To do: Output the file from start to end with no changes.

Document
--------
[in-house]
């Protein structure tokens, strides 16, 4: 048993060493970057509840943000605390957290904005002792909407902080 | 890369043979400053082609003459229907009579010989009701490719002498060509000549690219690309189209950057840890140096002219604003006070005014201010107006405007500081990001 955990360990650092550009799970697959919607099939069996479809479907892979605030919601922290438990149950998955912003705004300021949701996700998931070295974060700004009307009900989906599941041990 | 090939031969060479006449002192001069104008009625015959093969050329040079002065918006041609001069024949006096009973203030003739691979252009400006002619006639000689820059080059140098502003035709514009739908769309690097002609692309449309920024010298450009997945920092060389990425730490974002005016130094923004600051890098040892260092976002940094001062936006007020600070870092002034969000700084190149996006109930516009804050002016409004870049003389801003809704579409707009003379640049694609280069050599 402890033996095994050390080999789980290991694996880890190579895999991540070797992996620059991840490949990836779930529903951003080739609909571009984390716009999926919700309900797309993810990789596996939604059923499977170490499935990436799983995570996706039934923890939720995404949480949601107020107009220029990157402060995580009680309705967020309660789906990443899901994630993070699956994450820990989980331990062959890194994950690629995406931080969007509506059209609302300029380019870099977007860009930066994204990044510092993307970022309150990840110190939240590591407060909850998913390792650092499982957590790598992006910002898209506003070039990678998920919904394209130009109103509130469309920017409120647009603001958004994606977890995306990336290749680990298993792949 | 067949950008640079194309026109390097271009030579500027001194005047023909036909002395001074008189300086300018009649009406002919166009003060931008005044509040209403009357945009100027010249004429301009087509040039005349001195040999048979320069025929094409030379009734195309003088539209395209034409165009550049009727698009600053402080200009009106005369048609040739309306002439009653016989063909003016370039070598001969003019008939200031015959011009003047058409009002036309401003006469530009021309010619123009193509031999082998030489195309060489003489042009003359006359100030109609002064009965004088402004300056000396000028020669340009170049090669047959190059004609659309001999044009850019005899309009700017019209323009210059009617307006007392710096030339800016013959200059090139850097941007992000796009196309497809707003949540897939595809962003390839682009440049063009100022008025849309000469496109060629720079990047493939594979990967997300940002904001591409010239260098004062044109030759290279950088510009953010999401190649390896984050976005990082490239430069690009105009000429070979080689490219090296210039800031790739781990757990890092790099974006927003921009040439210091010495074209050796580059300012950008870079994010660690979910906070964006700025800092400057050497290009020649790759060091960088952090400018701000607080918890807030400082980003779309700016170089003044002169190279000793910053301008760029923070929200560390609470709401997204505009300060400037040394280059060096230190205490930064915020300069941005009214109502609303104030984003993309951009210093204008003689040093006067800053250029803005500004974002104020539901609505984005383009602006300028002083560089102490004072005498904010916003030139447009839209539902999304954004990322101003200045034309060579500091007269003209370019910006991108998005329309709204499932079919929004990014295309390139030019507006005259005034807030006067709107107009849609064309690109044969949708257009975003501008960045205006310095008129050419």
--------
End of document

[in-house]
């Protein structure tokens, strides 16, 4: 048993060493970057509840943000605390957290904005002792909407902080 | 890369043979400053082609003459229907009579010989009701490719002498060509000549690219690309189209950057840890140096002219604003006070005014201010107006405007500081990001 955990360990650092550009799970697959919607099939069996479809479907892979605030919601922290438990149950998955912003705004300021949701996700998931070295974060700004009307009900989906599941041990 | 090939031969060479006449002192001069104008009625015959093969050329040079002065918006041609001069024949006096009973203030003739691979252009400006002619006639000689820059080059140098502003035709514009739908769309690097002609692309449309920024010298450009997945920092060389990425730490974002005016130094923004600051890098040892260092976002940094001062936006007020600070870092002034969000700084190149996006109930516009804050002016409004870049003389801003809704579409707009003379640049694609280069050599 402890033996095994050390080999789980290991694996880890190579895999991540070797992996620059991840490949990836779930529903951003080739609909571009984390716009999926919700309900797309993810990789596996939604059923499977170490499935990436799983995570996706039934923890939720995404949480949601107020107009220029990157402060995580009680309705967020309660789906990443899901994630993070699956994450820990989980331990062959890194994950690629995406931080969007509506059209609302300029380019870099977007860009930066994204990044510092993307970022309150990840110190939240590591407060909850998913390792650092499982957590790598992006910002898209506003070039990678998920919904394209130009109103509130469309920017409120647009603001958004994606977890995306990336290749680990298993792949 | 067949950008640079194309026109390097271009030579500027001194005047023909036909002395001074008189300086300018009649009406002919166009003060931008005044509040209403009357945009100027010249004429301009087509040039005349001195040999048979320069025929094409030379009734195309003088539209395209034409165009550049009727698009600053402080200009009106005369048609040739309306002439009653016989063909003016370039070598001969003019008939200031015959011009003047058409009002036309401003006469530009021309010619123009193509031999082998030489195309060489003489042009003359006359100030109609002064009965004088402004300056000396000028020669340009170049090669047959190059004609659309001999044009850019005899309009700017019209323009210059009617307006007392710096030339800016013959200059090139850097941007992000796009196309497809707003949540897939595809962003390839682009440049063009100022008025849309000469496109060629720079990047493939594979990967997300940002904001591409010239260098004062044109030759290279950088510009953010999401190649390896984050976005990082490239430069690009105009000429070979080689490219090296210039800031790739781990757990890092790099974006927003921009040439210091010495074209050796580059300012950008870079994010660690979910906070964006700025800092400057050497290009020649790759060091960088952090400018701000607080918890807030400082980003779309700016170089003044002169190279000793910053301008760029923070929200560390609470709401997204505009300060400037040394280059060096230190205490930064915020300069941005009214109502609303104030984003993309951009210093204008003689040093006067800053250029803005500004974002104020539901609505984005383009602006300028002083560089102490004072005498904010916003030139447009839209539902999304954004990322101003200045034309060579500091007269003209370019910006991108998005329309709204499932079919929004990014295309390139030019507006005259005034807030006067709107107009849609064309690109044969949708257009975003501008960045205006310095008129050419």